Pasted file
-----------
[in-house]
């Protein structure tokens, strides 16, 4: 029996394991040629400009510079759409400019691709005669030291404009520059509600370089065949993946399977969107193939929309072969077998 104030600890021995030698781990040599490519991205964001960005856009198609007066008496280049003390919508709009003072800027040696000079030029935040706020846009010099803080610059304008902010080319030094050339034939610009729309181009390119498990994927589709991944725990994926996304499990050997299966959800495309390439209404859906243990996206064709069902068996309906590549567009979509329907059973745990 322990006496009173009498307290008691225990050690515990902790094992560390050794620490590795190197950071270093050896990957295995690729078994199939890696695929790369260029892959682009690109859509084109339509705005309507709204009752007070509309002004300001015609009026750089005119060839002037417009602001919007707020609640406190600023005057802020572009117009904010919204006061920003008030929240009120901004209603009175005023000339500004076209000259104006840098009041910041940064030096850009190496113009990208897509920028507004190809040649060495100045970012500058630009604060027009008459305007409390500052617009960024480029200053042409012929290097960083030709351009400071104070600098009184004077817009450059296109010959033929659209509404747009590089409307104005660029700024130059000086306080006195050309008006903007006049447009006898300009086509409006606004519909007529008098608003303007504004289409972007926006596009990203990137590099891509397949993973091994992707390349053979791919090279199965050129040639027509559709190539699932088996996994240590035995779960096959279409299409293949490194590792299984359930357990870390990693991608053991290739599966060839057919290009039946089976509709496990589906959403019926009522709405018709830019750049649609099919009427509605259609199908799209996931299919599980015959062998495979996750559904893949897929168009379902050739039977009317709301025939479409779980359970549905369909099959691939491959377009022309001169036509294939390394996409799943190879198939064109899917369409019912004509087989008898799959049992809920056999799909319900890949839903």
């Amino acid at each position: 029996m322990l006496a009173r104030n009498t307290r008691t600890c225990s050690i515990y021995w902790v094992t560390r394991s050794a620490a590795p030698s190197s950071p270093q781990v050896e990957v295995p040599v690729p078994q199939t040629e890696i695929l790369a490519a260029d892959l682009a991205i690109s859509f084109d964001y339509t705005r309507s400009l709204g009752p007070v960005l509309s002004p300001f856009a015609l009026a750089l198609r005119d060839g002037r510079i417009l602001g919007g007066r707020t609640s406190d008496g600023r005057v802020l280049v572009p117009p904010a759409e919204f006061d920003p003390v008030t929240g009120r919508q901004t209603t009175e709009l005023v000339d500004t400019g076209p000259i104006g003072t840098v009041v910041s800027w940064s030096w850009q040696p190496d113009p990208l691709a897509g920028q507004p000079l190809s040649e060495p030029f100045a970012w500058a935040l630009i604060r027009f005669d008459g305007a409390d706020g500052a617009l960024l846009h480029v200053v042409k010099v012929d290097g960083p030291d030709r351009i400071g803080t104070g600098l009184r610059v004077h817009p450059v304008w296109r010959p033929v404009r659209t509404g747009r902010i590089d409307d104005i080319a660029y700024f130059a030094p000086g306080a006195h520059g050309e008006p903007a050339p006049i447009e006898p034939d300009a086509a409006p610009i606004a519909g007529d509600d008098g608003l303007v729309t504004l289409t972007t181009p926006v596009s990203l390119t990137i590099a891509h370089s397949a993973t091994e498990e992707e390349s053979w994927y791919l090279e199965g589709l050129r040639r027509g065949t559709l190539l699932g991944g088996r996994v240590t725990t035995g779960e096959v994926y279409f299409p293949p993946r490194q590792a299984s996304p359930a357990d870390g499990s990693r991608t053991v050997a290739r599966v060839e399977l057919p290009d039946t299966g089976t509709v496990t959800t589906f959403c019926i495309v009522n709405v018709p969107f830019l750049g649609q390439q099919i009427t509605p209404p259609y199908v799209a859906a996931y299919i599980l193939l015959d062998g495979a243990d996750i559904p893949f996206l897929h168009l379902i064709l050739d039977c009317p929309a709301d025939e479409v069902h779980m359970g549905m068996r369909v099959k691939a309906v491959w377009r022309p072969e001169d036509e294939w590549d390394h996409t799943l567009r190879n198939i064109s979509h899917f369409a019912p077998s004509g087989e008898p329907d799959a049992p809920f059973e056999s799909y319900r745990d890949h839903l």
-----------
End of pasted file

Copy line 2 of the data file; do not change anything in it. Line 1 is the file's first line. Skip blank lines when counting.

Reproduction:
């Protein structure tokens, strides 16, 4: 029996394991040629400009510079759409400019691709005669030291404009520059509600370089065949993946399977969107193939929309072969077998 104030600890021995030698781990040599490519991205964001960005856009198609007066008496280049003390919508709009003072800027040696000079030029935040706020846009010099803080610059304008902010080319030094050339034939610009729309181009390119498990994927589709991944725990994926996304499990050997299966959800495309390439209404859906243990996206064709069902068996309906590549567009979509329907059973745990 322990006496009173009498307290008691225990050690515990902790094992560390050794620490590795190197950071270093050896990957295995690729078994199939890696695929790369260029892959682009690109859509084109339509705005309507709204009752007070509309002004300001015609009026750089005119060839002037417009602001919007707020609640406190600023005057802020572009117009904010919204006061920003008030929240009120901004209603009175005023000339500004076209000259104006840098009041910041940064030096850009190496113009990208897509920028507004190809040649060495100045970012500058630009604060027009008459305007409390500052617009960024480029200053042409012929290097960083030709351009400071104070600098009184004077817009450059296109010959033929659209509404747009590089409307104005660029700024130059000086306080006195050309008006903007006049447009006898300009086509409006606004519909007529008098608003303007504004289409972007926006596009990203990137590099891509397949993973091994992707390349053979791919090279199965050129040639027509559709190539699932088996996994240590035995779960096959279409299409293949490194590792299984359930357990870390990693991608053991290739599966060839057919290009039946089976509709496990589906959403019926009522709405018709830019750049649609099919009427509605259609199908799209996931299919599980015959062998495979996750559904893949897929168009379902050739039977009317709301025939479409779980359970549905369909099959691939491959377009022309001169036509294939390394996409799943190879198939064109899917369409019912004509087989008898799959049992809920056999799909319900890949839903």